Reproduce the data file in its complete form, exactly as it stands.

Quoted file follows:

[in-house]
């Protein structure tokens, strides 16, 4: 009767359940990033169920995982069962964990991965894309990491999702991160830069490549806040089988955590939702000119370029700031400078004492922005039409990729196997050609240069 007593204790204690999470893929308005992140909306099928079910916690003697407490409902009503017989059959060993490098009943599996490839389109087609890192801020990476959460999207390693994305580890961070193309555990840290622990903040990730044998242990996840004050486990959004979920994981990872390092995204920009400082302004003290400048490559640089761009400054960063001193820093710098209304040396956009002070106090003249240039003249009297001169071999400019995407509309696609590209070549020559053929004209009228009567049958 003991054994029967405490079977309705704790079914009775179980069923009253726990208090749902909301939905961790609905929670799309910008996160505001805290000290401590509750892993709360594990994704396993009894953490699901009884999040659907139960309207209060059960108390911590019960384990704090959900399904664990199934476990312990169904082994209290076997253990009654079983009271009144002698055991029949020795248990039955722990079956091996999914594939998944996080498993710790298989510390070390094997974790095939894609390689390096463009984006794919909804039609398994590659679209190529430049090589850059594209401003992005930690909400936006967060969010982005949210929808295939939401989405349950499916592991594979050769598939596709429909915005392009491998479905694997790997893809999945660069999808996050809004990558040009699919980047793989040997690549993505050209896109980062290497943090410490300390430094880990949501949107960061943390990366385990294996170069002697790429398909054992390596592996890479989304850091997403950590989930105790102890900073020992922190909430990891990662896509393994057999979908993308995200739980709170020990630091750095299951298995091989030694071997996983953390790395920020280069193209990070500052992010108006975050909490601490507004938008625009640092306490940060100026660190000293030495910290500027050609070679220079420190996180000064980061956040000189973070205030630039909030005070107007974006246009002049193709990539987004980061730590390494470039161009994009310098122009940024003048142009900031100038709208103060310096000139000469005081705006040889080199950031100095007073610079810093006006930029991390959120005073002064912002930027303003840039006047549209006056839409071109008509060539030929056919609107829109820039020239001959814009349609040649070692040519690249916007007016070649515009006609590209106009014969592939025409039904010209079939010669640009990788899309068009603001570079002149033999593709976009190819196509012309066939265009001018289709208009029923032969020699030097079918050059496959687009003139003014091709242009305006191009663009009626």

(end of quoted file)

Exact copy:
[in-house]
């Protein structure tokens, strides 16, 4: 009767359940990033169920995982069962964990991965894309990491999702991160830069490549806040089988955590939702000119370029700031400078004492922005039409990729196997050609240069 007593204790204690999470893929308005992140909306099928079910916690003697407490409902009503017989059959060993490098009943599996490839389109087609890192801020990476959460999207390693994305580890961070193309555990840290622990903040990730044998242990996840004050486990959004979920994981990872390092995204920009400082302004003290400048490559640089761009400054960063001193820093710098209304040396956009002070106090003249240039003249009297001169071999400019995407509309696609590209070549020559053929004209009228009567049958 003991054994029967405490079977309705704790079914009775179980069923009253726990208090749902909301939905961790609905929670799309910008996160505001805290000290401590509750892993709360594990994704396993009894953490699901009884999040659907139960309207209060059960108390911590019960384990704090959900399904664990199934476990312990169904082994209290076997253990009654079983009271009144002698055991029949020795248990039955722990079956091996999914594939998944996080498993710790298989510390070390094997974790095939894609390689390096463009984006794919909804039609398994590659679209190529430049090589850059594209401003992005930690909400936006967060969010982005949210929808295939939401989405349950499916592991594979050769598939596709429909915005392009491998479905694997790997893809999945660069999808996050809004990558040009699919980047793989040997690549993505050209896109980062290497943090410490300390430094880990949501949107960061943390990366385990294996170069002697790429398909054992390596592996890479989304850091997403950590989930105790102890900073020992922190909430990891990662896509393994057999979908993308995200739980709170020990630091750095299951298995091989030694071997996983953390790395920020280069193209990070500052992010108006975050909490601490507004938008625009640092306490940060100026660190000293030495910290500027050609070679220079420190996180000064980061956040000189973070205030630039909030005070107007974006246009002049193709990539987004980061730590390494470039161009994009310098122009940024003048142009900031100038709208103060310096000139000469005081705006040889080199950031100095007073610079810093006006930029991390959120005073002064912002930027303003840039006047549209006056839409071109008509060539030929056919609107829109820039020239001959814009349609040649070692040519690249916007007016070649515009006609590209106009014969592939025409039904010209079939010669640009990788899309068009603001570079002149033999593709976009190819196509012309066939265009001018289709208009029923032969020699030097079918050059496959687009003139003014091709242009305006191009663009009626």